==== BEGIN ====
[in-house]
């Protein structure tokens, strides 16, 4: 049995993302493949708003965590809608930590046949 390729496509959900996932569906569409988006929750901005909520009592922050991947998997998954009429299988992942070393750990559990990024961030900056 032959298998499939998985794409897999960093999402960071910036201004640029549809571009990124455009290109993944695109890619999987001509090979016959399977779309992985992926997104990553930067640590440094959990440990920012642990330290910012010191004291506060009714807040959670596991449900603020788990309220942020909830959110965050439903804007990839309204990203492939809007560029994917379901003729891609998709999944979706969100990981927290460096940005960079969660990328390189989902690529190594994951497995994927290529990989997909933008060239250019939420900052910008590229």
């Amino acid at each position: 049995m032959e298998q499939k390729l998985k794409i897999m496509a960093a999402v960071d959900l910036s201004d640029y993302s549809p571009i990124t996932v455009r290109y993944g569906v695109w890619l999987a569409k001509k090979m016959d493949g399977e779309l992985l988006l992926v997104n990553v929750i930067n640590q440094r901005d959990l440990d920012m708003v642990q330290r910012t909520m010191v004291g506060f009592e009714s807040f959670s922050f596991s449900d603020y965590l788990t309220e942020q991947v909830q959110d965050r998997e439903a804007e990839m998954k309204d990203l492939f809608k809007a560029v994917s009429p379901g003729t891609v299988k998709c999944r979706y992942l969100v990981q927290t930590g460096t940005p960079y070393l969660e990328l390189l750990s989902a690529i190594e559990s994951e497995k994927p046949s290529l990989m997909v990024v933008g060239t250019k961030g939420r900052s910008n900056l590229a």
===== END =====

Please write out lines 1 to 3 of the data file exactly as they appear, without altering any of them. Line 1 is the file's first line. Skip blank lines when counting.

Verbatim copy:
[in-house]
């Protein structure tokens, strides 16, 4: 049995993302493949708003965590809608930590046949 390729496509959900996932569906569409988006929750901005909520009592922050991947998997998954009429299988992942070393750990559990990024961030900056 032959298998499939998985794409897999960093999402960071910036201004640029549809571009990124455009290109993944695109890619999987001509090979016959399977779309992985992926997104990553930067640590440094959990440990920012642990330290910012010191004291506060009714807040959670596991449900603020788990309220942020909830959110965050439903804007990839309204990203492939809007560029994917379901003729891609998709999944979706969100990981927290460096940005960079969660990328390189989902690529190594994951497995994927290529990989997909933008060239250019939420900052910008590229």
């Amino acid at each position: 049995m032959e298998q499939k390729l998985k794409i897999m496509a960093a999402v960071d959900l910036s201004d640029y993302s549809p571009i990124t996932v455009r290109y993944g569906v695109w890619l999987a569409k001509k090979m016959d493949g399977e779309l992985l988006l992926v997104n990553v929750i930067n640590q440094r901005d959990l440990d920012m708003v642990q330290r910012t909520m010191v004291g506060f009592e009714s807040f959670s922050f596991s449900d603020y965590l788990t309220e942020q991947v909830q959110d965050r998997e439903a804007e990839m998954k309204d990203l492939f809608k809007a560029v994917s009429p379901g003729t891609v299988k998709c999944r979706y992942l969100v990981q927290t930590g460096t940005p960079y070393l969660e990328l390189l750990s989902a690529i190594e559990s994951e497995k994927p046949s290529l990989m997909v990024v933008g060239t250019k961030g939420r900052s910008n900056l590229a």